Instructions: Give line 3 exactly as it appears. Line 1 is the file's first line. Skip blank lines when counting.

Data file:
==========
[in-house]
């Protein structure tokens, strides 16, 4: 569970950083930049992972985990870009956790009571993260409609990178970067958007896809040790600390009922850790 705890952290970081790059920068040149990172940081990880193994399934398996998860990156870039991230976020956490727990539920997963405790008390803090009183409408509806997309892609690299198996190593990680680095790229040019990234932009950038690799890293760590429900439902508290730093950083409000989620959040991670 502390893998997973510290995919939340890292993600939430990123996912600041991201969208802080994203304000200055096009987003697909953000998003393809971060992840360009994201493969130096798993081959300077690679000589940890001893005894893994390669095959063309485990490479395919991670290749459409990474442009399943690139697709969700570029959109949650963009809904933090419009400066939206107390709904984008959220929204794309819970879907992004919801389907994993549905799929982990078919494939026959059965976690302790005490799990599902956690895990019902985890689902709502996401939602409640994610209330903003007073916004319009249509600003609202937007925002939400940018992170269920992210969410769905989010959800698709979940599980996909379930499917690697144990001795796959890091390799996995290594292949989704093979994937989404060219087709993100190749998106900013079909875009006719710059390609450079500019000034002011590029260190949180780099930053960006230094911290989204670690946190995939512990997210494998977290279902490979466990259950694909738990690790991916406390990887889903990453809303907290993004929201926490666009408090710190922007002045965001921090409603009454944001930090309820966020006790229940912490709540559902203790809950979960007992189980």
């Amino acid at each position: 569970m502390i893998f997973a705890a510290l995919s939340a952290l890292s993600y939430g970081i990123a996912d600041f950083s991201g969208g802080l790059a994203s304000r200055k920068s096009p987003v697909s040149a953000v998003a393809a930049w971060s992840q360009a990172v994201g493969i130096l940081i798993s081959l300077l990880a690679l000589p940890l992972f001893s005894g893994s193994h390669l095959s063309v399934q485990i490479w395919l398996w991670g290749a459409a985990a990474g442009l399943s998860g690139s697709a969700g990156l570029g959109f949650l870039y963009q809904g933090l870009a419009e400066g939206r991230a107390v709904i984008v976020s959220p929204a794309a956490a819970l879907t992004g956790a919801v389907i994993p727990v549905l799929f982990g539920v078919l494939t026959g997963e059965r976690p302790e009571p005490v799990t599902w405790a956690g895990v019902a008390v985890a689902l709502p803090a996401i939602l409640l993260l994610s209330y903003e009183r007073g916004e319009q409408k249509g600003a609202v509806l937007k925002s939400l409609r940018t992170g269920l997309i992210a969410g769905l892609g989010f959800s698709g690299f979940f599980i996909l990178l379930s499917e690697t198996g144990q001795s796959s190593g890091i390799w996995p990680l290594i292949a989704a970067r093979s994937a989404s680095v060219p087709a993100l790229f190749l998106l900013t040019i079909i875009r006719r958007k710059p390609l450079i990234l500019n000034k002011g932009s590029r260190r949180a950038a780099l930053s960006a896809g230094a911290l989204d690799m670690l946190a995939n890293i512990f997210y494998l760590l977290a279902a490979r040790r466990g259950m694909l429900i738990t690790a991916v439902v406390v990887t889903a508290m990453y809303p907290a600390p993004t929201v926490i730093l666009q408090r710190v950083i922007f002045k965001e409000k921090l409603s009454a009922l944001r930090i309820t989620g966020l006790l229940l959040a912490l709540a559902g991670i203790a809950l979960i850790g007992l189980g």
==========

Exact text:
């Amino acid at each position: 569970m502390i893998f997973a705890a510290l995919s939340a952290l890292s993600y939430g970081i990123a996912d600041f950083s991201g969208g802080l790059a994203s304000r200055k920068s096009p987003v697909s040149a953000v998003a393809a930049w971060s992840q360009a990172v994201g493969i130096l940081i798993s081959l300077l990880a690679l000589p940890l992972f001893s005894g893994s193994h390669l095959s063309v399934q485990i490479w395919l398996w991670g290749a459409a985990a990474g442009l399943s998860g690139s697709a969700g990156l570029g959109f949650l870039y963009q809904g933090l870009a419009e400066g939206r991230a107390v709904i984008v976020s959220p929204a794309a956490a819970l879907t992004g956790a919801v389907i994993p727990v549905l799929f982990g539920v078919l494939t026959g997963e059965r976690p302790e009571p005490v799990t599902w405790a956690g895990v019902a008390v985890a689902l709502p803090a996401i939602l409640l993260l994610s209330y903003e009183r007073g916004e319009q409408k249509g600003a609202v509806l937007k925002s939400l409609r940018t992170g269920l997309i992210a969410g769905l892609g989010f959800s698709g690299f979940f599980i996909l990178l379930s499917e690697t198996g144990q001795s796959s190593g890091i390799w996995p990680l290594i292949a989704a970067r093979s994937a989404s680095v060219p087709a993100l790229f190749l998106l900013t040019i079909i875009r006719r958007k710059p390609l450079i990234l500019n000034k002011g932009s590029r260190r949180a950038a780099l930053s960006a896809g230094a911290l989204d690799m670690l946190a995939n890293i512990f997210y494998l760590l977290a279902a490979r040790r466990g259950m694909l429900i738990t690790a991916v439902v406390v990887t889903a508290m990453y809303p907290a600390p993004t929201v926490i730093l666009q408090r710190v950083i922007f002045k965001e409000k921090l409603s009454a009922l944001r930090i309820t989620g966020l006790l229940l959040a912490l709540a559902g991670i203790a809950l979960i850790g007992l189980g």